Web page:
Two junior docents at the Hammond Grist Mill, Gilbert Stuart Museum, Saunderstown, RI Photo: Marie Boscia
Gilbert Stuart Birthplace
Gilbert Stuart is considered the master portraitist
of his age; by happy coincidence his life coincided with a seminal
period (1755-1828) in American history. Stuart was the third child
of a Scottish immigrant who operated the first snuff mill in
America. For seven years, Gilbert lived with his family in South
County, before moving with them to Newport, Rhode Island. After
another seven years, Gilbert embarked on his studies abroad. When
he returned from England to America, he pursued a successful career
as a portraitist in Philadelphia, New York, Washington and Boston.
He continued to create memorable portraits, painting over 1,000
notable men and women, including the first six founding fathers of
our country and five of their wives. Currently his portraits hang
in museums all over the world, and his portrait of George
Washington is seen daily by millions of Americans as they handle
their one dollar bills.
The Gilbert Stuart Museum, at the site of his
birthplace in Saunderstown, Rhode Island, honors his legacy. It
creates a journey back in time, with a restored 18th century
working man's home, snuff mill, grist mill. In 1966, the Museum was
designated a registered national landmark. Founded in 1930, the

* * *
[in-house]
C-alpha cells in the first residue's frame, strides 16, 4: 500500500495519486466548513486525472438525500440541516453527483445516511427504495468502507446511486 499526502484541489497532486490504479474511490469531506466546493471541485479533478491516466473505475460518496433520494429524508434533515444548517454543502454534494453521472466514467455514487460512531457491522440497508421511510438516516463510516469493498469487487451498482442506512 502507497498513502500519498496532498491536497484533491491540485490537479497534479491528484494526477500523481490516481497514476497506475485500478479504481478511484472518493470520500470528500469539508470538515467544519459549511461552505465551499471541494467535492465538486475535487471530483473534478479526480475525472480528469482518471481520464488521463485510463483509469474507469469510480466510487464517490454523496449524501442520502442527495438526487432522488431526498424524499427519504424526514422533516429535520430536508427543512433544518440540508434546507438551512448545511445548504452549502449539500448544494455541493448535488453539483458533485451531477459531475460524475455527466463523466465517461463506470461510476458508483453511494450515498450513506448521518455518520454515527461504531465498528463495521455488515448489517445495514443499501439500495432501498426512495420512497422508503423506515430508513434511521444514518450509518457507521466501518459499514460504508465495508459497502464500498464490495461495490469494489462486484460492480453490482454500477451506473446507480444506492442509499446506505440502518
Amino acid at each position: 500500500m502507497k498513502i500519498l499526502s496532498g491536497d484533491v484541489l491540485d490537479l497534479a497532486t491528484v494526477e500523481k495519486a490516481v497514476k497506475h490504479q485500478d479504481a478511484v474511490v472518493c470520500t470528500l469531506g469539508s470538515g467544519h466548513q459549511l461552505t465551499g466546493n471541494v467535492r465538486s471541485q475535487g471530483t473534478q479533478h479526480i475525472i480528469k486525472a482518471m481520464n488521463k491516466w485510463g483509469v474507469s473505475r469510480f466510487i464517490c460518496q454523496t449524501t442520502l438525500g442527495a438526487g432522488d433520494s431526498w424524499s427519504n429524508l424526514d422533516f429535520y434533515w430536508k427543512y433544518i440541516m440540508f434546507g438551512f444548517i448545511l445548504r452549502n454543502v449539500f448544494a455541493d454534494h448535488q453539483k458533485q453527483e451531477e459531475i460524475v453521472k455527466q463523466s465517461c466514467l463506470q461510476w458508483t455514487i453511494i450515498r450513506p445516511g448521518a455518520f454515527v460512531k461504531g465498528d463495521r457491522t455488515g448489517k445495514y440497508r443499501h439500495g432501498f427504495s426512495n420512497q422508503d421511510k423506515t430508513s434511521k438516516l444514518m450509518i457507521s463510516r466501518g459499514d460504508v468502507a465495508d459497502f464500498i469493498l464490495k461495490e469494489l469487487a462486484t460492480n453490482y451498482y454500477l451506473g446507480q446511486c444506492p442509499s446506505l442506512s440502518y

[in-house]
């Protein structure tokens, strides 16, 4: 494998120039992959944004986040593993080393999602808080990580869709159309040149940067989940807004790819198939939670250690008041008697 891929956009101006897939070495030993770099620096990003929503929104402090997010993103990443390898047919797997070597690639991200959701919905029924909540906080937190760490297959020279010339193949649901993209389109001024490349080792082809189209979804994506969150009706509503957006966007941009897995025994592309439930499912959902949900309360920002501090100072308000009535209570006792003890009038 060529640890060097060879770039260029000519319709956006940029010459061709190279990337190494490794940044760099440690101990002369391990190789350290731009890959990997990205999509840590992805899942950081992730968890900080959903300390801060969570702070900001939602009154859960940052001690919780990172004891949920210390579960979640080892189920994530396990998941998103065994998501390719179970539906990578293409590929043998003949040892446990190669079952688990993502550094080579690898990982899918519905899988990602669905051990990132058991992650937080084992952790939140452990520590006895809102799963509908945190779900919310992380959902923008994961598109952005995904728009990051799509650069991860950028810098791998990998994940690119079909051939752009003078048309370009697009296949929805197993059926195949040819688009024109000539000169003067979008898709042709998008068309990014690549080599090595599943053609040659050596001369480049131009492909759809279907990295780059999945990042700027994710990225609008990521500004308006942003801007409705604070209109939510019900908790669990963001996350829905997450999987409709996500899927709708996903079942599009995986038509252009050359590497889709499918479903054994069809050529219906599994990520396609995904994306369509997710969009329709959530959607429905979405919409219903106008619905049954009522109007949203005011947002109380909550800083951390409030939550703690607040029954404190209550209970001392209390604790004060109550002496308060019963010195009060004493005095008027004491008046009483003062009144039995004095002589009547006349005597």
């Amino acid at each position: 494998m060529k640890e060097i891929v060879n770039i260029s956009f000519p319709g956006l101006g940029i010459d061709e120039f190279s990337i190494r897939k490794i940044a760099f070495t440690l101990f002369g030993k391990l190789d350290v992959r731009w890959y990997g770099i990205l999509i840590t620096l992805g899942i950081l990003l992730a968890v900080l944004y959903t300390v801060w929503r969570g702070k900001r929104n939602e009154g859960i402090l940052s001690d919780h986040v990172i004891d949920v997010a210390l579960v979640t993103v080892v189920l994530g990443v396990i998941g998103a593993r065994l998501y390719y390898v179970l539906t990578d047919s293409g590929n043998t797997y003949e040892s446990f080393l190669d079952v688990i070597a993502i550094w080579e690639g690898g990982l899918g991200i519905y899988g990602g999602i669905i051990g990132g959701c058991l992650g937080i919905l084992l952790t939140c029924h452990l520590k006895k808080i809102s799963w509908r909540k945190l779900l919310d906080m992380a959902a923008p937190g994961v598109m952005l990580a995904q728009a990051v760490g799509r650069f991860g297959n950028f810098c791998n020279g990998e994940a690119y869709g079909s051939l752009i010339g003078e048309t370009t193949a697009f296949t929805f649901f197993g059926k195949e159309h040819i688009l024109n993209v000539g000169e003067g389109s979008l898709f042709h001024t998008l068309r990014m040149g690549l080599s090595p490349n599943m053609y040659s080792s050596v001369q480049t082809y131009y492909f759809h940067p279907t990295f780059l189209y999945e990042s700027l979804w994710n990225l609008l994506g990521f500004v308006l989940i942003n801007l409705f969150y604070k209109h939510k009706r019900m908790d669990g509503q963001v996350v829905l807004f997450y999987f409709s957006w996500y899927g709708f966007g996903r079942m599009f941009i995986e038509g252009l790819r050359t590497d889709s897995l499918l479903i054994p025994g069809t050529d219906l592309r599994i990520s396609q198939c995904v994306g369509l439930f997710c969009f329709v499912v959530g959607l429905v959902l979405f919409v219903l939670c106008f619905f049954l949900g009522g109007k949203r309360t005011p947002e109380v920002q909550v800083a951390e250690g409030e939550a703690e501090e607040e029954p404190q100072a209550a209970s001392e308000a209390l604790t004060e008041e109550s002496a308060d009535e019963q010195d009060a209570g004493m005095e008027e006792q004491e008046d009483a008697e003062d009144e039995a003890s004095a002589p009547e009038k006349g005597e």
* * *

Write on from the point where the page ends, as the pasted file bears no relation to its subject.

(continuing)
mission of the Museum is to perpetuate the memory of Gilbert
Stuart, maintain a museum dedicated to him, promote interest in the
knowledge of his life, art, and times. It is supported entirely by
membership dues, private donations an several grants. Annual
visitors number about 4,000 adults and 2,400 children.
From the beginning of her tenure at the Gilbert
Stuart Museum, museum curator Deborah Thompson was interested in
developing ways to use the Stuart birthplace setting to interest
and educate young people about the history of their community. One
of Thompson's ideas was to engage children in a more active role by
inviting them to become tour guides themselves, thus giving birth
to the Gilbert Stuart Museum Junior Docent Program. Children of the
local elementary schools enter a competition to become a docent by
writing a report, poem, short story, or dialog about Stuart's life,
his portraits, or his birthplace. Through its Junior Docent
Program, the Museum's local legacy is to foster young people's
interest in the history of the colonial era by involving them in
the historical activities of the Museum.
The project is documented with 12-page report; 10
mounted 8 x 10 color photographs, poems and essays by and
interviews of junior docents; an audio tape, "Gibby's Welcome,"
recorded by a junior docent speaking in the persona of young
Gilbert Stuart; Museum brochures, laminated newspaper clippings on
the Museum, and a flyer advertising the Junior Docent program, a
Museum totebag and tee-shirt.
Originally submitted by: Robert Weygand, Representative (2nd District).
The Local Legacies project provides a "snapshot" of American Culture as it was expressed in spring of 2000. Consequently, it is not being updated with new or revised information with the exception of "Related Website" links.